Pediatric Physical Therapist
Job Title: Pediatric Physical Therapist
Education: BS in Rehabilitative Sciences, Northeastern University MS in Physical Therapy, Northeastern University
Previous Experience: I worked as a pediatric physical therapy for an early intervention company (prior to starting my current job) that services children from birth to age three in their homes with a variety of birth defects, genetic disorders, or simple delays in development.
Job Tasks: The company I work for provides physical therapy services for children, teenagers, and adults with orthopedic, neurological and sports injuries. We focus on pediatrics from children with gross motor delays to children with Down's Syndrome and cerebral palsy. We also specialize in sports injuries such as ACL tears, ankle sprains, broken bones, or pain anywhere in their body.
As a physical therapist, it is my job to evaluate a patient's injury to decide if it is appropriate for me to treat them or if the patient needs to see a doctor first (to make sure that they do not have a fracture or need surgery). If the patient is appropriate for physical therapy, I design a plan to help their injury heal or progress gross motor skills (like running, jumping, walking, throwing) while they attend physical therapy. I give patient's exercises to perform at home, and design a plan to use in the clinic. I do things like massage, stretching, strengthening, joint mobilizations (moving a joint back into place), using ice or heat, electrical stimulation or any number of tricks in my bag to help people get better, so they can return to their lives before their injury. I also help to teach people proper techniques for their sport (for example throwing/pitching, running technique), in order to help people return to their sport better then when they left with an injury and to help prevent any further injuries.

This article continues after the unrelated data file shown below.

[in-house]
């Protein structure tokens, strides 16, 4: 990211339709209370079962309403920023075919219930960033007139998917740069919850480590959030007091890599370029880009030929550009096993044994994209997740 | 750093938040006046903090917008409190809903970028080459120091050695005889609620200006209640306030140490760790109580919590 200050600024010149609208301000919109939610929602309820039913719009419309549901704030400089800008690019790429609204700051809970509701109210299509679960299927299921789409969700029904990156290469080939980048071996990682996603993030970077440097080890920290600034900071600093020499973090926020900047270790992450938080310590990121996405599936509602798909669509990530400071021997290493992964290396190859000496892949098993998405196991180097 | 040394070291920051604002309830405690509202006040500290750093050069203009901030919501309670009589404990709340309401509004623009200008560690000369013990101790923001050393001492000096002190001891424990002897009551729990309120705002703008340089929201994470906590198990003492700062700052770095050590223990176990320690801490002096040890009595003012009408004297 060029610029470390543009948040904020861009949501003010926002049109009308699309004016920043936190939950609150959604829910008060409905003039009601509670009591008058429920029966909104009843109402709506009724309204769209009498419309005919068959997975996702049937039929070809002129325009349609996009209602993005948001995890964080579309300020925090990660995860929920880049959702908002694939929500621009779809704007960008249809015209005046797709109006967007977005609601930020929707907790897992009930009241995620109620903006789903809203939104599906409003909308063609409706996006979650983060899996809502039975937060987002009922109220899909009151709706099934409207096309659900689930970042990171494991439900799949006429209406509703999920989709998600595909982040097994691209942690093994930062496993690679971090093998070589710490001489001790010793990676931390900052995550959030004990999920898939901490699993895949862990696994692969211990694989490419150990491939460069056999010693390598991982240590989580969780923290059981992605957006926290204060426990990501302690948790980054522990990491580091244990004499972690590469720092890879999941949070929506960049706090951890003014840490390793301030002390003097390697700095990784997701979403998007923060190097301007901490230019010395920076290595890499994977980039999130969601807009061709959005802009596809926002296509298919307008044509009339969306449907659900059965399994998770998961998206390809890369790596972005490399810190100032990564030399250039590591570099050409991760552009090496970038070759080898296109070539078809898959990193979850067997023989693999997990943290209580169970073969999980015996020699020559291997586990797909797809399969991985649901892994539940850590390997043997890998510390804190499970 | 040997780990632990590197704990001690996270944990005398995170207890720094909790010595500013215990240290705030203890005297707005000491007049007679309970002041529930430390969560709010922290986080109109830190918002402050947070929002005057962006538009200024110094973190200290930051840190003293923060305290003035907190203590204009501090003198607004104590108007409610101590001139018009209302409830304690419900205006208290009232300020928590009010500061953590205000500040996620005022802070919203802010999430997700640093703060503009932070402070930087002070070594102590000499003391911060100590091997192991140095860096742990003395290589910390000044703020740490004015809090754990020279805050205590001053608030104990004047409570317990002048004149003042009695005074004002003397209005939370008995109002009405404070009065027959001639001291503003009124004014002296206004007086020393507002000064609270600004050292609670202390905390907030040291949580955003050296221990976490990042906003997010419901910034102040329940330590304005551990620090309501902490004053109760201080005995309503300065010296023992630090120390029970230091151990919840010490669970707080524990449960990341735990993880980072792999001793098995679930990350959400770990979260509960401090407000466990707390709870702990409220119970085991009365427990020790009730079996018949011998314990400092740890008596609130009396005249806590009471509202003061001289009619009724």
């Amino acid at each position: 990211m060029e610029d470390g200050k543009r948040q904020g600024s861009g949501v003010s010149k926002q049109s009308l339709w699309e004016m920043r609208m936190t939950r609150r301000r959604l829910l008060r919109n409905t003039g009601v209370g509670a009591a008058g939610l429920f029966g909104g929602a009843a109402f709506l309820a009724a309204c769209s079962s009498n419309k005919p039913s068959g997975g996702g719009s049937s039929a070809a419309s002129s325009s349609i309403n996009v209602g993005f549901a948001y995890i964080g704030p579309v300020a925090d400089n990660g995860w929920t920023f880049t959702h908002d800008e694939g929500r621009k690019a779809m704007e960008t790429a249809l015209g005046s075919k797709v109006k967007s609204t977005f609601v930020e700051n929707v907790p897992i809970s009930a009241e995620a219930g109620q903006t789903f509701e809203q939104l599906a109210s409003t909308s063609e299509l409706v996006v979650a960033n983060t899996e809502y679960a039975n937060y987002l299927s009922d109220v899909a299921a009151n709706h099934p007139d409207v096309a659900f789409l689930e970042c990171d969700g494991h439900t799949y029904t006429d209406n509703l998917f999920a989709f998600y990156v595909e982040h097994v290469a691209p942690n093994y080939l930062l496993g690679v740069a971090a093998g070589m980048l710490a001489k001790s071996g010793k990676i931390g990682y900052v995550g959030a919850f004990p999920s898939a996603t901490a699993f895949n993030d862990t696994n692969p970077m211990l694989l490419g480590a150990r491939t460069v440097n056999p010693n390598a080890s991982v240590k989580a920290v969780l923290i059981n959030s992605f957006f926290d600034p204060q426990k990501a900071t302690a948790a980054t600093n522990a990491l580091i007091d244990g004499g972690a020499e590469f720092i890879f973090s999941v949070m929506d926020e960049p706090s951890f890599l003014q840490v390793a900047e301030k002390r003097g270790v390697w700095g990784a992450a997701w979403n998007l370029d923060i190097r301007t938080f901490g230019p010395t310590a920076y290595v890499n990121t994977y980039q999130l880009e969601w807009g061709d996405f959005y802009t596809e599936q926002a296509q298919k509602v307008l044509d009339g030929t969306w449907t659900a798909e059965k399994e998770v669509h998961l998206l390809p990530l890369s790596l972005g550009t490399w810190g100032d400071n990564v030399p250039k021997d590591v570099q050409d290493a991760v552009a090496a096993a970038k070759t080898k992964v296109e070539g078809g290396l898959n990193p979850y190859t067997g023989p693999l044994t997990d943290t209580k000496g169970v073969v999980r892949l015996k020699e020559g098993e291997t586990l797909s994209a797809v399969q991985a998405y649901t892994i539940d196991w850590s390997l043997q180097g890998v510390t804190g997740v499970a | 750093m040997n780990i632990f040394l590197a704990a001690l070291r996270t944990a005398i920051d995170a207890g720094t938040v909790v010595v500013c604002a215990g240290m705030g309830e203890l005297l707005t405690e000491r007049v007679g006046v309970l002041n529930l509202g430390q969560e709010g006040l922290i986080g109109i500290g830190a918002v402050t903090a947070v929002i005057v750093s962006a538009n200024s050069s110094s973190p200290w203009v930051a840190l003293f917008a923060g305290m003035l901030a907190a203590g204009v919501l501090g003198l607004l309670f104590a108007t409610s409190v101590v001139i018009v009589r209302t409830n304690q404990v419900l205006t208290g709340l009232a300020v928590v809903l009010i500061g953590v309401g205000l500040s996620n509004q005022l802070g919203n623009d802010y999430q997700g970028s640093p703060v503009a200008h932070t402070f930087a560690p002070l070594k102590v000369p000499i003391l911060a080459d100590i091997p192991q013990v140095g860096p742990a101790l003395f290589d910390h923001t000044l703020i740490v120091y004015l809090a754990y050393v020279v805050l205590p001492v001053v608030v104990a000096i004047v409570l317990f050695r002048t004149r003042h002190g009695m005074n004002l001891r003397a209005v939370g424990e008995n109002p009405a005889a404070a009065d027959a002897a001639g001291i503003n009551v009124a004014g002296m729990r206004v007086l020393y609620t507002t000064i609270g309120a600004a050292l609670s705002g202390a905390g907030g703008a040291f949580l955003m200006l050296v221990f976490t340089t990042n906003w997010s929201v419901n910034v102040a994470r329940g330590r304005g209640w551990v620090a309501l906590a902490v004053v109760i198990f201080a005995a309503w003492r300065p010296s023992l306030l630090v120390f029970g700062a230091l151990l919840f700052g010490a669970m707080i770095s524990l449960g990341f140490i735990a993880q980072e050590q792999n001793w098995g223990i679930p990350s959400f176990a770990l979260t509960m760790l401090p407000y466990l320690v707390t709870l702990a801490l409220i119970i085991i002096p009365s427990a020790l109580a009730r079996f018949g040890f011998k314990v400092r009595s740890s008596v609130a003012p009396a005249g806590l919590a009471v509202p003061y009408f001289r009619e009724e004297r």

I also need to write down everything that I do with patients, call insurance companies, talk and coordinate care with doctors, and typical office work (for example answer the phone or file). I work four, ten hour days and I typically see 12-16 patients in a day. A patient is typically with me for 45 minutes to an hour. During that day I have one hour for lunch and one hour for administrative work (writing notes, billing, e-mails, and talking to doctors) and the rest of my day is spent treating patients.
Best and Worst Parts of the Job: The best part of my job is helping people. I love to see people get better and know that I had something to do with it. I also love to watch children who have never taken a step before, and because of my help they learn to walk without any help. I also enjoy working with athletes, since I was one in high school and college. It is fun to see an athlete go from surgery to playing on the field. I often will go to a patient's game just to cheer them on after they are done with physical therapy. The worst part of my job is dealing with insurance companies and paper work.
Job Tips: Tip one: If it is available, take both physics and anatomy in high school. Both courses are very important and will help you during your first year in college.
Tip Two: Work hard in school. Most colleges will only accept the students who are in the top of their class into a physical therapy program.
Tip Three: Be prepared for five to six years of college. Most Physical Therapy programs are either master's programs or doctors of physical therapy and require at least one if not two years of post graduate work in order to recieve your degree.
Additional Thoughts: If you love medicine and helping people, but you don't like needles or blood, physical therapy is a great choice. You can work in a variety of settings from a hospital to a nursing home, to people's house, or outpatient clinics. You can work with young children and babies (like I do) or elderly patients, people with heart problems or who had a stroke, to people who break a bone or have tendonitis. It is a very rewarding career, but know that the pay is not as high as someone in the business world.